Focus: Public Art in Hungary (Edited an compiled by Hedvig Turai)
Interviews by Erzsébet Tatai
Art historian Erzsébet Tatai questioned three Hungarian artists who are strongly involved in public art. Róza El-Hassan conceived the public art event, Moszkva tér or Gravitation. Although Tibor Várnagy and Miklós Erhardt did not take part in the events of Gravitation, they have been actively involved in public art projects since the 1990s. All three started their careers at different times and with different backgrounds; however, their activities kept converging in the past few years.
El-Hassan has initiated several projects dealing with topical issues (overpopulation, blood-giving), and is a member of the group "Two Artists Two Curators" (abbreviated KMKK in Hungarian). She also initiated the public-art exhibition Moszkva tér (Moscow square, 2003).
Erzsébet Tatai: When did you leave behind the exhibition space for the sake of public space? What was this first project? What was your aim with it?
Róza El-Hassan : The Museums' space, the street, printed matter, or the web are for my works fluctuating spaces, so it is not that easy to say. Not that I leave the museum and enter the street, since the walls have become permeable. Each time I have to find the right space, place and material for my work.
ET: Why do you think overpopulation is/was such an important issue to deal with?
REH: .: R. [Róza] thinking/ dreaming about overpopulation was the title of a series of works I realized during the last year. On the one hand it is a sculptural metaphor for me when I superimpose a very small, subjective element like myself onto a question with the dimensions of overpopulation.
On the other hand it is also shifting subjectivity and poetry into something which is usually described by terms and methods of economy and politics. The third aspect, which came into being when we did the overpopulation T-shirts with Milica Tomic, is that we are seeking to grasp the hidden mechanism of racism and approaching this nightmare shadow in a humorous way.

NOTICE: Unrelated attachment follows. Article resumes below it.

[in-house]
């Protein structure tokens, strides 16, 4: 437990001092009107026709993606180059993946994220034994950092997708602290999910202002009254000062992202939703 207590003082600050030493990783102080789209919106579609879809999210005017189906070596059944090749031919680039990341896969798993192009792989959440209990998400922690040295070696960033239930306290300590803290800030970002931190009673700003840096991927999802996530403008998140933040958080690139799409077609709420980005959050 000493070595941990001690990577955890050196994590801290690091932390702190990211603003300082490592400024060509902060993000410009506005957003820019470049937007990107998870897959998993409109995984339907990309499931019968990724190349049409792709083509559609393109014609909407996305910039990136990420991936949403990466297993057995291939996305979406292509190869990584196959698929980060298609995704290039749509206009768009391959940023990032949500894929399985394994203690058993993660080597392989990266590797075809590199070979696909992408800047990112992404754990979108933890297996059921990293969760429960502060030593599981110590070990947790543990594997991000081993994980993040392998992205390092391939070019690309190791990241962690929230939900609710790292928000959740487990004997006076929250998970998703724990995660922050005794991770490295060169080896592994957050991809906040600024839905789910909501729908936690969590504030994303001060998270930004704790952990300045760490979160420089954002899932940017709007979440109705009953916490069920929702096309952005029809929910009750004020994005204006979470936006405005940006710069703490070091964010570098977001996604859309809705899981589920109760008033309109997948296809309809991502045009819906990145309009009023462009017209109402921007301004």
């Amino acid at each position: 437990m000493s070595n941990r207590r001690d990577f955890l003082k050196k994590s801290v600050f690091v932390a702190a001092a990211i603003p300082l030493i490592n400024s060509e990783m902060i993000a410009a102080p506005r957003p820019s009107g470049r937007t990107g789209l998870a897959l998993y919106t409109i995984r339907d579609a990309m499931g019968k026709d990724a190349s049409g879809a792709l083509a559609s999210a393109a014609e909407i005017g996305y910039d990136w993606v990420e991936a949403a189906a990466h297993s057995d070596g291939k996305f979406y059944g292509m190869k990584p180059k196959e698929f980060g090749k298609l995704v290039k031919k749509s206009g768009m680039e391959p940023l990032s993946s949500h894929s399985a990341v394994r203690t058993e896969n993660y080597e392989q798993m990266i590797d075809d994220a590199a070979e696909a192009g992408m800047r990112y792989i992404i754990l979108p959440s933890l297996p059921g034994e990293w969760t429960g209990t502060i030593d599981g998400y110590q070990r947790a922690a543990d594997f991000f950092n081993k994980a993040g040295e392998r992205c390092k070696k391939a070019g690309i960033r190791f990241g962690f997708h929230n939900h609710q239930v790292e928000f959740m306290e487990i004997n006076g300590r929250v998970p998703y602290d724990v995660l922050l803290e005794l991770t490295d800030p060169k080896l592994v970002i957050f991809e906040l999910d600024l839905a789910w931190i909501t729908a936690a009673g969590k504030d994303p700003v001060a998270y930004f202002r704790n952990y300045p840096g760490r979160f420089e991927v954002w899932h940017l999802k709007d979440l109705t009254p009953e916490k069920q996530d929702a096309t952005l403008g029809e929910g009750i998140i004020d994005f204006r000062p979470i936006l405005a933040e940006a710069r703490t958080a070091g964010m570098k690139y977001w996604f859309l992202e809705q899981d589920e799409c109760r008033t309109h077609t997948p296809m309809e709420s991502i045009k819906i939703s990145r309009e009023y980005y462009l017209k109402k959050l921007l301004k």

Since this shadow is very scary, it is easier to make fun of it when you're not alone. Therefore we made a series of cooperative projects.
ET: You are taking part in the Moszkva tér project. What is your proposal? What's it all about?
REH: One of the most important things is the background of this project. During the last two years some very important artistic activities took place in Budapest, bringing (after times of fragmentation and isolation) a new awareness for our art, for our local situation and politics.
All of these efforts were based on self-financed independent activities by artists and art-critics like KMKK (Attention Recycling), Kisvarsó (Little Warsaw), Manamana, Liget Gallery, and positions like Tamás St. Auby's actions and statements, Beata Veszely's work or the Java artist group and many others.
All this rich art-scene built up a lively structure functioning in parallel to the official art-museums, with which we were dissatisfied. But this parallel structure had basically no access at all to a broader public in Hungary. Projects like Budapest Box or Moszkva tér try to mediate these local values to a broader public.
It is certainly a brave effort by the curator Dóra Hegyi to try to break this wall of silence between public and local values, and to bring art-actions from the blind spots of public attention to the overpopulated public square of Moszkva tér. At the same time, it is very problematic to institutionalize all these free and independent artist initiatives and to ask an institutional-state's jury to select and judge initiatives and art-projects from a living art-scene.
The paradoxical situation is that the committee is not The Other or a faceless power; it's us. Some members of the committee were more or less randomly selected out of all those who built up this art-scene during the past few years.
Maybe expectations about such a project are set too high. Instead of just one, there should be a series of such exhibitions. As for my part, of course I can contribute an object or a performance. But it is at least as important to keep this platform open and try to balance the dangerous tool of such a functional committee judging and selecting works from the Budapest art scene.
The art scene in Budapest during the last two years was based on dialogue and strong engagement for a free communication, and not just on the production of artworks. As for me, this remains an open question.